Chez Pannise chefs Alice Waters and Jerome Waag yesterday launched a chefs’ petition urging their colleagues to take a stand against fracking in California. Working in collaboration with Food & Water Watch, founding member of Californians Against Fracking, the chefs are concerned about the threat fracking poses to the world-renown food and wine grown, served and sold in California. The petition includes a letter calling on Governor Brown to place a moratorium on fracking now.
In New York, the highly successful Chefs for the Marcellus have been instrumental in keeping fracking from putting that state’s agricultural bounty in jeopardy. Top chefs there, including Mario Batali and Bill Telepan, have been active and vocal on the matter.
Modeling itself after that group, dozens of top California chefs are now joining together and have already signaled their support, including legendary chef/author Joyce Goldstein; Chris Cosentino, Incanto, Boccalone; Joshua Drew, FarmshopLA; Ann Gentry, Real Food Daily; Bruce Hill, Picco, Zero Zero, Bix and the just-relaunched Fog City; Laurence Jossel, Nopa; Roxanna Jullapat, Cooks County; Robert Klein, Oliveto; Mourad Lahlou, Aziza; Louis Maldonado, Spoonbar, Pizzando; Joanna Moore, AXE; Anthony Myint, Mission Street Food; Daniel Patterson, Coi; Cal Peternell, Chez Panisse; Gayle Pirie, Foreign Cinema; Amaryll Schwertner, Boulette’s Larder/Bouli Bar; Annie Somerville, Greens; James Syhabout, Commis, Hawker Fare and forthcoming Box & Bells; Heidi Swanson, chef/author; Steffan Terje, Perbacco; and chef/author Bryant Terry.
Fracking, or hydraulic fracturing, is a highly controversial process for extracting oil and gas that, along with related drilling, wastewater disposal and other extreme extraction methods like acidizing, has raised serious environmental and public health concerns across the country.
In California the oil and gas industry has intensified its focus on the Monterey Shale, which sits beneath some of the state’s most prized farmland, and hopes to conduct new, more intensive forms of fracking and extraction, putting California’s scarce and precious water resources and most prized farmland at serious risk. Wastewater from fracking and drilling operations is dumped or leaked into waterways, putting fisheries in danger.
With 81,500 farms producing $43.5 billion in annual profits in 2011, agriculture is California’s leading industry and the nation’s largest farm state. In states like Pennsylvania, Colorado and Ohio, grazing animals have gotten sick and died after drinking fracking runoff and water from farm wells near fracking operations. Here in California, a farmer in Kern county lost millions of dollars worth of almond and pistachio crops from groundwater contamination from a nearby fracking operation.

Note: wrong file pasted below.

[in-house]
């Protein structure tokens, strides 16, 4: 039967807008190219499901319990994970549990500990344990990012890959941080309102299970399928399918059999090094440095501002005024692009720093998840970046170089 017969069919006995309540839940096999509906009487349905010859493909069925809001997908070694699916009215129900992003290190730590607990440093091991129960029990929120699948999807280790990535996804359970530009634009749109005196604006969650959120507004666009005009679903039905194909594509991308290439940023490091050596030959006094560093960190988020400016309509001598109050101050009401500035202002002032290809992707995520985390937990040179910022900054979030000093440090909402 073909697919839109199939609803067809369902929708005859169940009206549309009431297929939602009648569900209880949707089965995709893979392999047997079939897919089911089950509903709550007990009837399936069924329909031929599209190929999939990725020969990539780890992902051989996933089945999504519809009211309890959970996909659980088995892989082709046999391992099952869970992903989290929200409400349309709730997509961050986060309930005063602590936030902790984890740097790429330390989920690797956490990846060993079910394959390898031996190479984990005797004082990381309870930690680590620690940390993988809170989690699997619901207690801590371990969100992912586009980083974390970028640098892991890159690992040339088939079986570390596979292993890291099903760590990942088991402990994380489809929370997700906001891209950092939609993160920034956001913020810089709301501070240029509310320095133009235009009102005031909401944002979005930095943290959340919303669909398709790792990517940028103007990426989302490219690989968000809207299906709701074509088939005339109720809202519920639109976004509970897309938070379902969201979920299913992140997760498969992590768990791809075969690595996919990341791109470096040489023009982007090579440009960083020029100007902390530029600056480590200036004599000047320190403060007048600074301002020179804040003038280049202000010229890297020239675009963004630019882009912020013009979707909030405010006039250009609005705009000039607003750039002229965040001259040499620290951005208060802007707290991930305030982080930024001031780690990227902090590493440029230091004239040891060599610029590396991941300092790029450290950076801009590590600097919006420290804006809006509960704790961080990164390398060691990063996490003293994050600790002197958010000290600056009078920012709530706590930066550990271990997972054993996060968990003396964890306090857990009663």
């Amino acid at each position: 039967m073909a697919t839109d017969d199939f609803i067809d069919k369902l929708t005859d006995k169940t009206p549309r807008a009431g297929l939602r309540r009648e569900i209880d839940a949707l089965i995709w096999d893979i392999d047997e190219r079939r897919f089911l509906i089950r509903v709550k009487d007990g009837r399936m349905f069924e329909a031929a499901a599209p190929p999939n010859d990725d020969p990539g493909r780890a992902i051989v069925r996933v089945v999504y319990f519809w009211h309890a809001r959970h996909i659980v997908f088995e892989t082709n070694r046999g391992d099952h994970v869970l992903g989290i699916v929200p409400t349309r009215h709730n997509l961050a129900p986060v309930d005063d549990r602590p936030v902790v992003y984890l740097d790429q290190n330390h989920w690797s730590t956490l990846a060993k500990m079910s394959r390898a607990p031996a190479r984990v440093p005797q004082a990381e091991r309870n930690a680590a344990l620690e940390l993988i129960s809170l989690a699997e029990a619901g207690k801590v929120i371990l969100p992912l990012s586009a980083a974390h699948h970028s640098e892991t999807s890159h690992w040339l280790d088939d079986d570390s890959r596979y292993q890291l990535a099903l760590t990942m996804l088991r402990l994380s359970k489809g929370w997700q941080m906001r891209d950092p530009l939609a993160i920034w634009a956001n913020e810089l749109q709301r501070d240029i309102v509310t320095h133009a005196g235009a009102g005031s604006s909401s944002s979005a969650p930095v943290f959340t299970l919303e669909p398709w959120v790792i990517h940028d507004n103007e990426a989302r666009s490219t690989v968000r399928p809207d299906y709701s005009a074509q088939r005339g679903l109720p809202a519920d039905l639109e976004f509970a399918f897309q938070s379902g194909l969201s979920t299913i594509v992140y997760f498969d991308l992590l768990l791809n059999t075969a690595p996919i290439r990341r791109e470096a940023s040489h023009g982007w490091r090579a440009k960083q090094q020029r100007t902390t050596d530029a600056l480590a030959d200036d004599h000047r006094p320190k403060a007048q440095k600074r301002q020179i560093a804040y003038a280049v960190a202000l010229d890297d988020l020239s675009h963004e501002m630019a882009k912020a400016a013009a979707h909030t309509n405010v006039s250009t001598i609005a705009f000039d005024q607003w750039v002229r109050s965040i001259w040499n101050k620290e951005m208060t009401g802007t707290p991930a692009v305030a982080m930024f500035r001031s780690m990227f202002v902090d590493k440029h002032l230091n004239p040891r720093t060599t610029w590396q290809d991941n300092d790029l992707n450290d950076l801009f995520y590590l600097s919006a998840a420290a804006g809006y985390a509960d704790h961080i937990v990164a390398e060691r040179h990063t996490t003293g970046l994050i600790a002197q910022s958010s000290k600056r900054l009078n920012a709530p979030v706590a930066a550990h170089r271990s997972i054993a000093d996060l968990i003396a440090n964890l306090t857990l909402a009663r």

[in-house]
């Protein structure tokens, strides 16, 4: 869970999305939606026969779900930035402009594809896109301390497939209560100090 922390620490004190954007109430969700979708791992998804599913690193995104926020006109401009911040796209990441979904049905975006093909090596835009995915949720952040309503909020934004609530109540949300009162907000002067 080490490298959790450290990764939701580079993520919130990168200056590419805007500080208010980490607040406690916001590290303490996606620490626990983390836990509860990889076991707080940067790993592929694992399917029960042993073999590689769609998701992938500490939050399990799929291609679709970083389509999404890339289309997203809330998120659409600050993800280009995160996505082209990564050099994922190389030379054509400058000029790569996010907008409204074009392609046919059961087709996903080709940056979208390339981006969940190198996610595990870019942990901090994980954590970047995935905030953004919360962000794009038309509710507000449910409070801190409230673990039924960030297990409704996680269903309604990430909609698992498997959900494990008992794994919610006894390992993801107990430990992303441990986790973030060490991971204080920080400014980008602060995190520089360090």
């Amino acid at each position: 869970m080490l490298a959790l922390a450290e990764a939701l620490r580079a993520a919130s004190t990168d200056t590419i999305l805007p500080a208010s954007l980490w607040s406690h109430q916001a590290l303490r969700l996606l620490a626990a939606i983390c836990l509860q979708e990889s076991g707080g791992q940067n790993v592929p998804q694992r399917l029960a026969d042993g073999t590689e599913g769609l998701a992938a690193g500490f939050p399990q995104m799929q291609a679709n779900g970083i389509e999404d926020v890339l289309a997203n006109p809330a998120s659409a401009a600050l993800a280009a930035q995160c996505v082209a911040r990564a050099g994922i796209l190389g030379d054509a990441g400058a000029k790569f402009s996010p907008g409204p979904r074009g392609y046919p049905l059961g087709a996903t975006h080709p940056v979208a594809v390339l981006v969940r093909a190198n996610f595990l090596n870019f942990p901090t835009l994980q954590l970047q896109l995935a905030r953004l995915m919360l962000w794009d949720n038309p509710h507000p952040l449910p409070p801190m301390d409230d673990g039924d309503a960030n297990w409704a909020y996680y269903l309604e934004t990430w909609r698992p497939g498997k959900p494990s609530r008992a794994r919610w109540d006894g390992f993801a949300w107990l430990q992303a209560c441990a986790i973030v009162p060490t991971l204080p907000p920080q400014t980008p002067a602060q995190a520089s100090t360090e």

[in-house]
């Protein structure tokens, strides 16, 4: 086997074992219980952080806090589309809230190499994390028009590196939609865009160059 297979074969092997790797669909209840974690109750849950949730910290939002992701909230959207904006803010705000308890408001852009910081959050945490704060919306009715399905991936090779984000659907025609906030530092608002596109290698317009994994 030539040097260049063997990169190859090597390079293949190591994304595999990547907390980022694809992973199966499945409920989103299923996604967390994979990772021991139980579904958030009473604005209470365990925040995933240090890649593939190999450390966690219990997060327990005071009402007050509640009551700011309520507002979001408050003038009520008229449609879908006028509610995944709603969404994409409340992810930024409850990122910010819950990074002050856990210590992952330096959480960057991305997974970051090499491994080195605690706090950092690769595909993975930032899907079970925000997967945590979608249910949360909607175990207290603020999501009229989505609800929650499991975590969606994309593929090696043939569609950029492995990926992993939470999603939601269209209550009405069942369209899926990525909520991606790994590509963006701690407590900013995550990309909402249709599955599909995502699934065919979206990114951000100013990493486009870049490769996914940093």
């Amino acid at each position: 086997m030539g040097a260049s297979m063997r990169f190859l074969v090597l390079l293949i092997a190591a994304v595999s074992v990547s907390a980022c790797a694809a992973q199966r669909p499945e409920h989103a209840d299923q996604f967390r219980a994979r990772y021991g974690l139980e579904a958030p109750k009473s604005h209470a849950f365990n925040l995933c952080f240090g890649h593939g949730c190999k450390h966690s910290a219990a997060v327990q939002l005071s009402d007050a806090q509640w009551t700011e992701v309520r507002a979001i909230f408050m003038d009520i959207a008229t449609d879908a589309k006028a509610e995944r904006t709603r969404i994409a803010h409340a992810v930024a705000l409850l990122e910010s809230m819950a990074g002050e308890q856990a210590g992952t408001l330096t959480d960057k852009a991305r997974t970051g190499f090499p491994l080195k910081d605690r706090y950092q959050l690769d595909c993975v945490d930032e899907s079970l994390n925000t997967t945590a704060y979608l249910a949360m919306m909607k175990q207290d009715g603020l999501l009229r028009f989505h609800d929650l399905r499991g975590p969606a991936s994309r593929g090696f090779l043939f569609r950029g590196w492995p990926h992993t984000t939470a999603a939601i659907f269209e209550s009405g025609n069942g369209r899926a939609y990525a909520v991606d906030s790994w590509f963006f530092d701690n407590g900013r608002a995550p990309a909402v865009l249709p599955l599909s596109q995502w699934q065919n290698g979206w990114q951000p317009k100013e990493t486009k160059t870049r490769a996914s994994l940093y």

In a letter to California chefs, Waters writes: “As chefs, restaurateurs, and eaters who cherish and rely on the natural bounty cultivated and cared for by our state’s farmers, ranchers, fishers and food producers, we cannot stand by and allow the same fate to befall California’s unparalleled food shed. By signing this important petition you’ll be adding your name to a list of chefs who care about the provenance of our food, the stewardship or our land and the future of our state’s health.”
The chefs’ petition comes on the heels of the passage by the state legislature of Senate Bill 4, a controversial bill sponsored by State Senator Fran Pavley (D-Agoura Hills) that creates a permit process for fracking and other dangerous forms of oil extraction to continue. The bill, opposed by leading environmental, public health and consumer organizations, was just signed by Governor Jerry Brown. However, polls show that most Californians oppose fracking and nearly 200,000 have signed a petition to Governor Brown asking him to ban it outright.
“The oil and gas industry’s favorite talking point is how fracking will bring jobs, but they neglect to factor in the impact that fracking would have on the industries that make California great–namely our agriculture, fisheries, food production and culinary arts,” said Adam Scow, California campaigns director for Food & Water Watch. “The best way for Governor Brown to build a legacy for himself as a champion for California is to place a moratorium on fracking immediately.
The national coalition of chefs, Chefs Collaborative; Star Chefs, the magazine for culinary insiders, which also holds events featuring top chefs; and Chefs for the Marcellus all endorse the petition.
The petition and full list of chefs that have signed on to date can be found here.
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